going to Tulia, it was in a wagon and it took all day. Then we spent the night
and got our groceries and everything together the next day, and then the third
day we went home. It took all day. We didn’t have roads and lanes to follow like
we do now. We’d just cut across pastures and open peoples’ gates and go on through
and close them and then angle across that section of land and open another gate.
We didn’t have square corners to turn like now. We just angled across pastures.
“The first time I remember going to church it was in a wagon, and it
was cold. In winter a lot of times you didn’t go and a lot of times when you did,
you sat down in the bottom of the wagon on a quilt because you’d freeze to death
up in the seat. It took a while to get there too, because it was about four miles
Mable Stockton was a year old in 1907. That was
the year her parents, with their five daughters, moved to a farm ten miles east
loved horses and animals and he was so good to them. His stock was just kept first
class all the time, whatever he had. All of us girls rode horses and donkeys.
We had a donkey to ride to the mail box. We’ve got a picture somewhere of all
of us trying to get on that donkey at once, all five of us.
about the surrey with the fringe on the top, we had one of them. That was our
Sunday-go-to-meeting buggy. And, it was great. We had a lot of fun when we went
to the fair. Mama would prepare all the meals and we’d all pile in that surrey
and go spend the whole day at the fair. It was a lot of fun. I look back at those
days and that was something great. Of course, you didn’t have much entertainment
on the farm. They were so busy working all the time.”
age 96, grew up near Goodnight,
Texas. His father was a fairly successful farm and ranch owner and the family
enjoyed the security of that position during the early years of the depression.
Foy spent a good portion of his young life in the saddle and from that viewpoint
witnessed the plight of some people who weren’t as fortunate as his family.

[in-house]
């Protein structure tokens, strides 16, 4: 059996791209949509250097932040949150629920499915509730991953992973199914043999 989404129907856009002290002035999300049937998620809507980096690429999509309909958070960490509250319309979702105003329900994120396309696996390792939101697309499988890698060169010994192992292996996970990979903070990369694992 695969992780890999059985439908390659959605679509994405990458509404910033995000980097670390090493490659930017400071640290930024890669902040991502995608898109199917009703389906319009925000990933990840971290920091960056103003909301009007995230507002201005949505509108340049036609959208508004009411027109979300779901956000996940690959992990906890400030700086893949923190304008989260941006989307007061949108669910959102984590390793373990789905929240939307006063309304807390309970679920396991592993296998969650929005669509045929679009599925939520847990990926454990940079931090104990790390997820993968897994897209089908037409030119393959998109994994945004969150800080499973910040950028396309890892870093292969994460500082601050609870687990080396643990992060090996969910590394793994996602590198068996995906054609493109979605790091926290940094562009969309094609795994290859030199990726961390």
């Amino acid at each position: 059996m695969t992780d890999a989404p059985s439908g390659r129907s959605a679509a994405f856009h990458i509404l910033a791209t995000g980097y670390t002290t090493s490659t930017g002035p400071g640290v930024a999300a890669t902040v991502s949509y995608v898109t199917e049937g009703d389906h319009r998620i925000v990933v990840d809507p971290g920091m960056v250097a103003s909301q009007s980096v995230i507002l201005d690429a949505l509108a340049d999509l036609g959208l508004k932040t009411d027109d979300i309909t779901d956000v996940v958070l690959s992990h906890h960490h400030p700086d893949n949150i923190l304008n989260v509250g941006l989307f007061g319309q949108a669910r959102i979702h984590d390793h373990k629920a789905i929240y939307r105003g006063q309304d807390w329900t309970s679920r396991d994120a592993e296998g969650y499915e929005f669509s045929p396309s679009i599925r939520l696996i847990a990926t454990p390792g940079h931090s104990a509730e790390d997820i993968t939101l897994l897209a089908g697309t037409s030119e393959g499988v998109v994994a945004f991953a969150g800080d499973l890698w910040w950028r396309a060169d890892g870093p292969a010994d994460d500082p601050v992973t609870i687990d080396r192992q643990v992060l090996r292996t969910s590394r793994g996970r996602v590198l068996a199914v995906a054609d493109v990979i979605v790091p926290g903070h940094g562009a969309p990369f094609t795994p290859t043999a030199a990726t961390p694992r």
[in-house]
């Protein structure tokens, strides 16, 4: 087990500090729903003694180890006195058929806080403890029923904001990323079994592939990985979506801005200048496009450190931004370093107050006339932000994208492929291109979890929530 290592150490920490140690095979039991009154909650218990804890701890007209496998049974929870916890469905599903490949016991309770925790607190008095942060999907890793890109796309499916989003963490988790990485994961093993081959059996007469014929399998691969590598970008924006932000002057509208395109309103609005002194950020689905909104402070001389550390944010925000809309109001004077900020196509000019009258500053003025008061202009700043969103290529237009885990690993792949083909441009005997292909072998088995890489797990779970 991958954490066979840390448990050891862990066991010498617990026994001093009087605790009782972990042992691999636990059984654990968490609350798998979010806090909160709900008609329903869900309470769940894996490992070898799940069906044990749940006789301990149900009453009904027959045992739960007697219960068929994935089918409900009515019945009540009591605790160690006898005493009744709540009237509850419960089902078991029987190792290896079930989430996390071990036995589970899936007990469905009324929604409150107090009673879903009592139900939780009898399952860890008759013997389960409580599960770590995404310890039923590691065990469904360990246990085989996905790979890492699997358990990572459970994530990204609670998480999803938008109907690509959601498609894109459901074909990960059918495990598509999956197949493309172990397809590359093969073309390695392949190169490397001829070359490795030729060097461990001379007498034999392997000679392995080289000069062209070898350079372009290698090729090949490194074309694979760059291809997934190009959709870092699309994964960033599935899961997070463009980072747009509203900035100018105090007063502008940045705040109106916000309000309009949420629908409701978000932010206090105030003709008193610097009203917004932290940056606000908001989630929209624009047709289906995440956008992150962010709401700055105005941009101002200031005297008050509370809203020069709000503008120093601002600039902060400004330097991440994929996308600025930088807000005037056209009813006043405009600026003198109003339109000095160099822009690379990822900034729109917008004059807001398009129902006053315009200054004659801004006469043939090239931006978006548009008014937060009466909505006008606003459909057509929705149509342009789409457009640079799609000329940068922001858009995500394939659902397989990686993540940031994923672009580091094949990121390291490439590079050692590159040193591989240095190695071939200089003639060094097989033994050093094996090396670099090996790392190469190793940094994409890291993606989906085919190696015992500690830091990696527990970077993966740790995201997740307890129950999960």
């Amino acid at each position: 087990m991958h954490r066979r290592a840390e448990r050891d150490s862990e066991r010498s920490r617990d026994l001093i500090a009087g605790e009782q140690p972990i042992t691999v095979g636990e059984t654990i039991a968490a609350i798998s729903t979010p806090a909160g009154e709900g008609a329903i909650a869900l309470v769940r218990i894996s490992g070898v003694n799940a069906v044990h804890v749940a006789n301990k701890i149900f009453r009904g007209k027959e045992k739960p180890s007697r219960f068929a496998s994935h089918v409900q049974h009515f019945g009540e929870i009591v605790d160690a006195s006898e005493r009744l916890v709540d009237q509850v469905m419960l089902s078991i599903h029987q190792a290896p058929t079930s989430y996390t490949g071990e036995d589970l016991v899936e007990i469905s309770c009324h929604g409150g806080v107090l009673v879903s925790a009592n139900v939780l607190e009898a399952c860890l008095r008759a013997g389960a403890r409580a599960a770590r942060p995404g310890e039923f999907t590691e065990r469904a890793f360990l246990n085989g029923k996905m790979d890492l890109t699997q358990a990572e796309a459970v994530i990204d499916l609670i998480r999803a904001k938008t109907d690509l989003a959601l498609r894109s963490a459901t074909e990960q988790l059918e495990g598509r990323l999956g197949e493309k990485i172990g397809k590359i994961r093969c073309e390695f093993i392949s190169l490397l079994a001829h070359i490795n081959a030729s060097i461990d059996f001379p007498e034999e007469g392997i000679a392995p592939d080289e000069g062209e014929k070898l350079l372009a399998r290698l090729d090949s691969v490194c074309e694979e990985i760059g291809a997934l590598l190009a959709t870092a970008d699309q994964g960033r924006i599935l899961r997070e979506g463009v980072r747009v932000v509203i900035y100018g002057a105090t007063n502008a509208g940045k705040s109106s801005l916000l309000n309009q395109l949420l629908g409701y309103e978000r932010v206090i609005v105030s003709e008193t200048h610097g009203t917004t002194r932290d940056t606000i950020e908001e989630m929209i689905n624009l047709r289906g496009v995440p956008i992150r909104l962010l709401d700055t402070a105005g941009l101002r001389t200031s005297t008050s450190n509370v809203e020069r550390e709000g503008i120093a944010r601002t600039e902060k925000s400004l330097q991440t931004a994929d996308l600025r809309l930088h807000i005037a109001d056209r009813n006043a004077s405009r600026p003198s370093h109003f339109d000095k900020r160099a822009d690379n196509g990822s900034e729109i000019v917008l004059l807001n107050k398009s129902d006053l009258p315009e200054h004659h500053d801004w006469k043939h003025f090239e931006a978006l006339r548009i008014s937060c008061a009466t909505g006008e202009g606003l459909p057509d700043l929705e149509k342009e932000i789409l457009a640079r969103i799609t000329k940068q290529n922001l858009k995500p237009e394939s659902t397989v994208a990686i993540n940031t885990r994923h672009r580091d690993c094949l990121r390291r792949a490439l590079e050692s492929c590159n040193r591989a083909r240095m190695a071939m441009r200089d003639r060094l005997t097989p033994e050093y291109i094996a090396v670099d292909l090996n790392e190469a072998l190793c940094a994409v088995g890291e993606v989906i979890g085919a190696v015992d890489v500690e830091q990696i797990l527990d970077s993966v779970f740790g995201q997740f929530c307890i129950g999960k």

“We rode horseback to school and on the railroad between us and the school house,
I’ve seen many and many a guy riding the rails under them cars. Then, they wouldn’t
let people ride inside the boxcar, but they’d crawl in under the car and ride
on some iron rods. I don’t remember exactly how it was, but you could see them
in under there. They couldn’t get off until the train stopped. They might go plumb
out to New Mexico before they could get off. Sometimes those guys would get in
boxcars and they’d kick them off. Sometimes when the trains were rolling, they’d
kick them out of there, bulls, they called them bulls, the railroad police. During
the depression, there were numbers of them riding those cars. You’d see as many
as fifteen of them riding a flat car. Those were rough times. They were looking
for a job, most of them, but some of them were just going places. I never done
that in my life, but I used to want to. I was afraid to.”
Covey, of Pampa, was born
in 1906 and grew up in the small town of Mena, Arkansas. In her own words she
shares the excitement of traveling on the train when she just a girl.
“I remember the trips we took to Washburn, Missouri to see my Grandfather Hoog.
We’d go up there on holidays and all. It wasn’t far and we’d go on the train.
I loved to travel on the train. We’d always want to get by the window and we’d
have the window open and the sparks would fly and sometimes you’d get the cinders
in your eyes and it would get your clothes all black from the cinders that come
off the fire from the engine, but I liked it just the same. We liked it real well,
travel on the train. Of course, it seemed like quite a journey in those days.
Well, it was quite a journey. The mileage wasn’t so far, but it took us quite
“I never did get to go up in the engine room or anything like
that, but I told you about riding the caboose up in the cupola on the freight
train there from Mena, didn’t I? No? Well, I’d better tell you about that. Aunt
Dossie fixed us a basket lunch one time and I went with Uncle Date, his name was
Dayton, but he was called Date, when he was going on his run. We rode up in the
cupola on the caboose. I remember real well how that train sounded, too. That
clackety-clack was pretty loud back there in the caboose where we were at the
very end of the train. It was rough, but I didn’t care. We had our lunch up there,
fried chicken and fruit and everything. I’ll tell you right now, you talk about
kids getting to ride their first ride in the airplane – that’s nothing compared
to that ride up there in that cupola on the train. It was a great experience.
I’ve never forgotten that. It was just wonderful.”
Mable said their
Sunday-go-to-meeting surrey was great and Ola told us her ride on the train was
a great experience. Foy admitted he secretly yearned to hitch a ride on a train.
However, it is unlikely that their pleasant recollections would inspire anyone
looking at the whole picture to want to return to the ways they had to travel
from place to place.